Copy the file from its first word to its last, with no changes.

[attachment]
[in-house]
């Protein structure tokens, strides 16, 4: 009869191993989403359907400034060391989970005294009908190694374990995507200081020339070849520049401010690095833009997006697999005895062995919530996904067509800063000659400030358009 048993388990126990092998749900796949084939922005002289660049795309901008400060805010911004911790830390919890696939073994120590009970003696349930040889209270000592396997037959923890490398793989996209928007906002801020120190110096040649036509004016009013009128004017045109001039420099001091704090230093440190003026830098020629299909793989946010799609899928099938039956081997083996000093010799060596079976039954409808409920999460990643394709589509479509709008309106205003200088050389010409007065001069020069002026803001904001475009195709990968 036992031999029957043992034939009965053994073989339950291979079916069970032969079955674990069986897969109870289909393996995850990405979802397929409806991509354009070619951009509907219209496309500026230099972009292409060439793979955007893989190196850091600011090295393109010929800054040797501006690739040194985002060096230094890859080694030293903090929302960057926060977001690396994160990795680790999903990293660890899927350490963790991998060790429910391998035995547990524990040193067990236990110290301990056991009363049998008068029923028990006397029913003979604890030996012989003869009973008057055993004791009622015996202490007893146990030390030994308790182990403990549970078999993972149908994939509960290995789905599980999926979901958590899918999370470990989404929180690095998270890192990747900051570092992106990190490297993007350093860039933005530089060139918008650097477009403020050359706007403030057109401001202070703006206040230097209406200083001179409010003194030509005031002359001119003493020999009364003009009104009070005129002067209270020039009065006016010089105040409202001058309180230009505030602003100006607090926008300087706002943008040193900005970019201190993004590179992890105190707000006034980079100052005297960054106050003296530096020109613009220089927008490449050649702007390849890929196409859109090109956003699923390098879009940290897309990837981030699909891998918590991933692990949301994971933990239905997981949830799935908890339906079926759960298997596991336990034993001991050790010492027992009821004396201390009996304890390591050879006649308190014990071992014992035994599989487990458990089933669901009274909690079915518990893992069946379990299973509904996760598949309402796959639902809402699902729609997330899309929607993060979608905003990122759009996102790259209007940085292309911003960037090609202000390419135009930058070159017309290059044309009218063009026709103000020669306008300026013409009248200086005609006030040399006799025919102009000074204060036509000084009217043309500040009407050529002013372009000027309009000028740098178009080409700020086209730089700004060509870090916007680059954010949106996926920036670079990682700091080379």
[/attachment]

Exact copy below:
[in-house]
């Protein structure tokens, strides 16, 4: 009869191993989403359907400034060391989970005294009908190694374990995507200081020339070849520049401010690095833009997006697999005895062995919530996904067509800063000659400030358009 048993388990126990092998749900796949084939922005002289660049795309901008400060805010911004911790830390919890696939073994120590009970003696349930040889209270000592396997037959923890490398793989996209928007906002801020120190110096040649036509004016009013009128004017045109001039420099001091704090230093440190003026830098020629299909793989946010799609899928099938039956081997083996000093010799060596079976039954409808409920999460990643394709589509479509709008309106205003200088050389010409007065001069020069002026803001904001475009195709990968 036992031999029957043992034939009965053994073989339950291979079916069970032969079955674990069986897969109870289909393996995850990405979802397929409806991509354009070619951009509907219209496309500026230099972009292409060439793979955007893989190196850091600011090295393109010929800054040797501006690739040194985002060096230094890859080694030293903090929302960057926060977001690396994160990795680790999903990293660890899927350490963790991998060790429910391998035995547990524990040193067990236990110290301990056991009363049998008068029923028990006397029913003979604890030996012989003869009973008057055993004791009622015996202490007893146990030390030994308790182990403990549970078999993972149908994939509960290995789905599980999926979901958590899918999370470990989404929180690095998270890192990747900051570092992106990190490297993007350093860039933005530089060139918008650097477009403020050359706007403030057109401001202070703006206040230097209406200083001179409010003194030509005031002359001119003493020999009364003009009104009070005129002067209270020039009065006016010089105040409202001058309180230009505030602003100006607090926008300087706002943008040193900005970019201190993004590179992890105190707000006034980079100052005297960054106050003296530096020109613009220089927008490449050649702007390849890929196409859109090109956003699923390098879009940290897309990837981030699909891998918590991933692990949301994971933990239905997981949830799935908890339906079926759960298997596991336990034993001991050790010492027992009821004396201390009996304890390591050879006649308190014990071992014992035994599989487990458990089933669901009274909690079915518990893992069946379990299973509904996760598949309402796959639902809402699902729609997330899309929607993060979608905003990122759009996102790259209007940085292309911003960037090609202000390419135009930058070159017309290059044309009218063009026709103000020669306008300026013409009248200086005609006030040399006799025919102009000074204060036509000084009217043309500040009407050529002013372009000027309009000028740098178009080409700020086209730089700004060509870090916007680059954010949106996926920036670079990682700091080379």